create.bspline.basis {fda} R Documentation

## Create a set of B-spline basis functions for constructing a functional data object.

### Description

Functional data objects are constructed by specifying a set of basis functions and a set of coefficients defining a linear combination of these basis functions. The B-spline basis is a system that is usually used for non-periodic functions. It has the advantages of very fast computation and great flexibility. On the other hand, if the data are considered to be periodic, then the Fourier basis is usually preferred.

### Usage

```create.bspline.basis(rangeval=c(0, 1), nbasis=NULL, norder=4, breaks=NULL)
```

### Arguments

 `rangeval` A vector of length 2 containing the initial and final values of the interval over which the functional data object can be evaluated. Default value c(0,1) `nbasis` An integer variable specifying the number of basis functions. Default value NULL. `norder` An integer specifying the order of b-splines, which is one higher than their degree. The default of 4 gives cubic splines. `breaks` A vector specifying the break points defining the b-spline. Also called knots, these are a strictly increasing sequence of junction points between piecewise polynomial segments. They must satisfy breaks = rangeval and breaks[nbreaks] = rangeval, where nbreaks is the length of breaks. There must be at least 3 values in breaks. There is a potential for inconsistency among arguments nbasis, norder, and breaks. It is resolved as follows: If breaks is supplied, nbreaks = length(breaks), and nbasis = nbreaks + norder - 2, no matter what value for nbasis is supplied. If breaks is not supplied, but nbasis is, nbreaks = nbasis - norder + 2, and if this turns out to be less than 3, an error message results. If neither breaks nor nbasis is supplied, nbreaks is set to 21.

### Details

Spline functions are constructed by joining polynomials end-to-end at argument values called break points or knots . First, the interval is subdivided into a set of adjoining intervals separated the knots. Then a polynomial of order m and degree m-1 is defined for each interval. In order to make the resulting piece-wise polynomial smooth, two adjoining polynomials are constrained to have their values and all their derivatives up to order m-2 match at the point where they join.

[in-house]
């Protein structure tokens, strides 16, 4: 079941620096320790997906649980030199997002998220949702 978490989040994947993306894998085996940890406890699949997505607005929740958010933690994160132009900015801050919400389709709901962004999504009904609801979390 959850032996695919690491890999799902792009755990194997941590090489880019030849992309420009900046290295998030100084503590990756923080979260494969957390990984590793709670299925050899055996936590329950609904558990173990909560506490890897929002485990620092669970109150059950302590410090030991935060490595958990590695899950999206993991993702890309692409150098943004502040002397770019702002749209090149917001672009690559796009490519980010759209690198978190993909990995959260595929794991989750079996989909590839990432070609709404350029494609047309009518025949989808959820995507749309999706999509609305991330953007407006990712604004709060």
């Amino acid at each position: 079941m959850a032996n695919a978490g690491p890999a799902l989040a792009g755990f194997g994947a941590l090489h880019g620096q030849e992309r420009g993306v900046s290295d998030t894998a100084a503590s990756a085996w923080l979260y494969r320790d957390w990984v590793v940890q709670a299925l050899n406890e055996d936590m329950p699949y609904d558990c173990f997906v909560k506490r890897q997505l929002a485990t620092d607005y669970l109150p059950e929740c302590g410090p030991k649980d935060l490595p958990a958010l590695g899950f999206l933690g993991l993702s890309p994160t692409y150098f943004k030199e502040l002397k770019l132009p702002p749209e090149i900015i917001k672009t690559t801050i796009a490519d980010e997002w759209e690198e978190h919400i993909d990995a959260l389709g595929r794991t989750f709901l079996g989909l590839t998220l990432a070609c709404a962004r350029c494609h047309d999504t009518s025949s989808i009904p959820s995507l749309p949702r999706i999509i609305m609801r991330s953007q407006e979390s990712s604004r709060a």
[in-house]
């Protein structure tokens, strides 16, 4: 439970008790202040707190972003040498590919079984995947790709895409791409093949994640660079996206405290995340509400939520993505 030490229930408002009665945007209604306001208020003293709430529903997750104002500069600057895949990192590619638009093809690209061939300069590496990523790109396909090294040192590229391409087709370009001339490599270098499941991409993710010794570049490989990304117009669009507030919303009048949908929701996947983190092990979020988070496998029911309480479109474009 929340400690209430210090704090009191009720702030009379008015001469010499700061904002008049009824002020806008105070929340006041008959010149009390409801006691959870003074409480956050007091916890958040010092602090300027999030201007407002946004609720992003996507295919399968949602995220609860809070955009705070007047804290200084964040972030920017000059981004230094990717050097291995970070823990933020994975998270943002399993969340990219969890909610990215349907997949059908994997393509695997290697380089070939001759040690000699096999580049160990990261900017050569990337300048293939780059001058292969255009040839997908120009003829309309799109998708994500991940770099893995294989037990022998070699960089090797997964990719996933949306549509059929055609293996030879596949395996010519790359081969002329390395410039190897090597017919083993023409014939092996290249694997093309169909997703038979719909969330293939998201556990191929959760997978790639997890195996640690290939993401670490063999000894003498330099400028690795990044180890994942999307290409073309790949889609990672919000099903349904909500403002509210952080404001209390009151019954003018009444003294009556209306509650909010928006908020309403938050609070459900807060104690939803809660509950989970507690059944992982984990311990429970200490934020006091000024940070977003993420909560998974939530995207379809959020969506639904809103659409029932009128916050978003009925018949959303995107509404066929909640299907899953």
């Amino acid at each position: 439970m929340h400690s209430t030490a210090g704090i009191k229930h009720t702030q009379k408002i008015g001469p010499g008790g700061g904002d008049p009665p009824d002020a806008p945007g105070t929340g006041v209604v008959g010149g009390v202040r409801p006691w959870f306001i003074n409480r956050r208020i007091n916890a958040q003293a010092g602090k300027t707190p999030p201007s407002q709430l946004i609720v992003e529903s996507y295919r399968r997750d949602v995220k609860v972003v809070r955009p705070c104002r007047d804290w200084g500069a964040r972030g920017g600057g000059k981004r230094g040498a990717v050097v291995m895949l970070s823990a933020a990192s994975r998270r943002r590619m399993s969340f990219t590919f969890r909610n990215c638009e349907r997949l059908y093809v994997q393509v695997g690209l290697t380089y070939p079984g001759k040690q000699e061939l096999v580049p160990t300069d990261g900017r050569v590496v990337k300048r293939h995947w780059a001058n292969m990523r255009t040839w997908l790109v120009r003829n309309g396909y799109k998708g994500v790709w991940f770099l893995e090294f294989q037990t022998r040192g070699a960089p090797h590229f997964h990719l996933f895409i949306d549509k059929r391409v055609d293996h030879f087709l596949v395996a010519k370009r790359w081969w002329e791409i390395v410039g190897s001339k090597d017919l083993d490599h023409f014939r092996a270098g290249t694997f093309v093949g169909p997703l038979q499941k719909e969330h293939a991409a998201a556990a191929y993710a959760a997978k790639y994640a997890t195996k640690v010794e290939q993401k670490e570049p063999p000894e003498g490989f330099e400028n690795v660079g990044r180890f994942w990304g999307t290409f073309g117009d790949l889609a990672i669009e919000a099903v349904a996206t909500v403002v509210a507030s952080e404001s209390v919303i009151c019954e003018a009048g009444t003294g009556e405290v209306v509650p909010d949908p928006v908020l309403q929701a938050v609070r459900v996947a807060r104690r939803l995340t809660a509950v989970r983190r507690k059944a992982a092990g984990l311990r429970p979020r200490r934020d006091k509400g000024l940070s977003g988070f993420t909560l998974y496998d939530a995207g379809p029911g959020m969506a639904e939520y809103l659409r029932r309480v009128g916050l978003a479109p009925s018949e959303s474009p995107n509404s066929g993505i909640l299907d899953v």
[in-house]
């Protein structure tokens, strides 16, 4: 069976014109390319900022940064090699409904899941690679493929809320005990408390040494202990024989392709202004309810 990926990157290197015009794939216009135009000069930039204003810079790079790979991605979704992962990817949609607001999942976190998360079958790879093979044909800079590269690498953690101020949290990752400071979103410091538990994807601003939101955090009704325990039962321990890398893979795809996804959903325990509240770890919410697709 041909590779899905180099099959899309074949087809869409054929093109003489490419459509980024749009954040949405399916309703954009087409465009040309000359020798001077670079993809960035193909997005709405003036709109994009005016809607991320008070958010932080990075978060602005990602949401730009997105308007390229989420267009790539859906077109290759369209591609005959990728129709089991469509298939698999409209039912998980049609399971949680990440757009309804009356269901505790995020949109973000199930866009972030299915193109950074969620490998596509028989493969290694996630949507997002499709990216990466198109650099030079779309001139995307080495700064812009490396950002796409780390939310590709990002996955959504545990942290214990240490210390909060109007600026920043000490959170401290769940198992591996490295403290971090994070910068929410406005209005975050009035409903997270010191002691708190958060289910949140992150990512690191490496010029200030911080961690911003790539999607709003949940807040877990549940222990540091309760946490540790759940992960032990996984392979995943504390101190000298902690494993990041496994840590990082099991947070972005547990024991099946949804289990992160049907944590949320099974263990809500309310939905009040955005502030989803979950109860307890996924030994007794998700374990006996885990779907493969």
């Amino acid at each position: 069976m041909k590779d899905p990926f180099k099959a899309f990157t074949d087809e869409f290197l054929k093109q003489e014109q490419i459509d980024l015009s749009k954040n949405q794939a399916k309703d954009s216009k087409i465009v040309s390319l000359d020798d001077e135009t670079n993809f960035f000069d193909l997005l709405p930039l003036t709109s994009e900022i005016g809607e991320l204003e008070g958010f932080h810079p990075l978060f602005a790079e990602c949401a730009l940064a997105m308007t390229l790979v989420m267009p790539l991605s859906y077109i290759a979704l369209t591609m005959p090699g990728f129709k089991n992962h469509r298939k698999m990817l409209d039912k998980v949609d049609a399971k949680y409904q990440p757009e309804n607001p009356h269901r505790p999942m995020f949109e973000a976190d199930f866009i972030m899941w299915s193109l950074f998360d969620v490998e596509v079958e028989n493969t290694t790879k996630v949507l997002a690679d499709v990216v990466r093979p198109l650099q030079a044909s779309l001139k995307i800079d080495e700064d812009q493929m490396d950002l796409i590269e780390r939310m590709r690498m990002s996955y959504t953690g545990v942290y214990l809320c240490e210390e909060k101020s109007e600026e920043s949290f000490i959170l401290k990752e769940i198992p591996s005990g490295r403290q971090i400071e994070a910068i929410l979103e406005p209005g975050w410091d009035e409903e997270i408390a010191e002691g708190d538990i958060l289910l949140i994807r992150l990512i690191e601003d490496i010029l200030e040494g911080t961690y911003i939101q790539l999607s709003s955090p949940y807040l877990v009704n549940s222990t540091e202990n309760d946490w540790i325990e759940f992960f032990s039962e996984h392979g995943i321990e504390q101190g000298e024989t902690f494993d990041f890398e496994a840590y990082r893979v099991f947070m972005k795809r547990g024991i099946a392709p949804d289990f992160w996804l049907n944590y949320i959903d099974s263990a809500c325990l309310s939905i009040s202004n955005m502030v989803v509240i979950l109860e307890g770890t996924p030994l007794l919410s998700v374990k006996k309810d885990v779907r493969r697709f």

Consider as an illustration the very common case where the order is 4 for all polynomials, so that degree of each polynomials is 3. That is, the polynomials are cubic . Then at each break point or knot, the values of adjacent polynomials must match, and so also for their first and second derivatives. Only their third derivatives will differ at the point of junction.

The number of degrees of freedom of a cubic spline function of this nature is calculated as follows. First, for the first interval, there are four degrees of freedom. Then, for each additional interval, the polynomial over that interval now has only one degree of freedom because of the requirement for matching values and derivatives. This works out to the following equation: The number of degrees of freedom is equal to the number of interior knots (that is, not counting the lower and upper limits) plus the order of the polynomials.

B-splines are a set of special spline functions that can be used to construct any such piece-wise polynomial by computing the appropriate linear combination. They derive their computational convience from the fact that any B-spline basis function is nonzero over at most m adjacent intervals. The number of basis functions is given by the rule above for the number of degrees of freedom.

The number of intervals controls the flexibility of the spline; the more knots, the more flexible the resulting spline will be. But the position of the knots also plays a role. Where do we position the knots? There is room for judgment here, but two considerations must be kept in mind: (1) you usually want at least one argument value between two adjacent knots, and (2) there should be more knots where the curve needs to have sharp curvatures such as a sharp peak or valley or an abrupt change of level, but only a few knots are required where the curve is changing very slowly.

### Value

Returns a list with the basis.fd, class attribute with entries as above having names type, rangeval, nbasis, and params, respectively. The type member is bspline.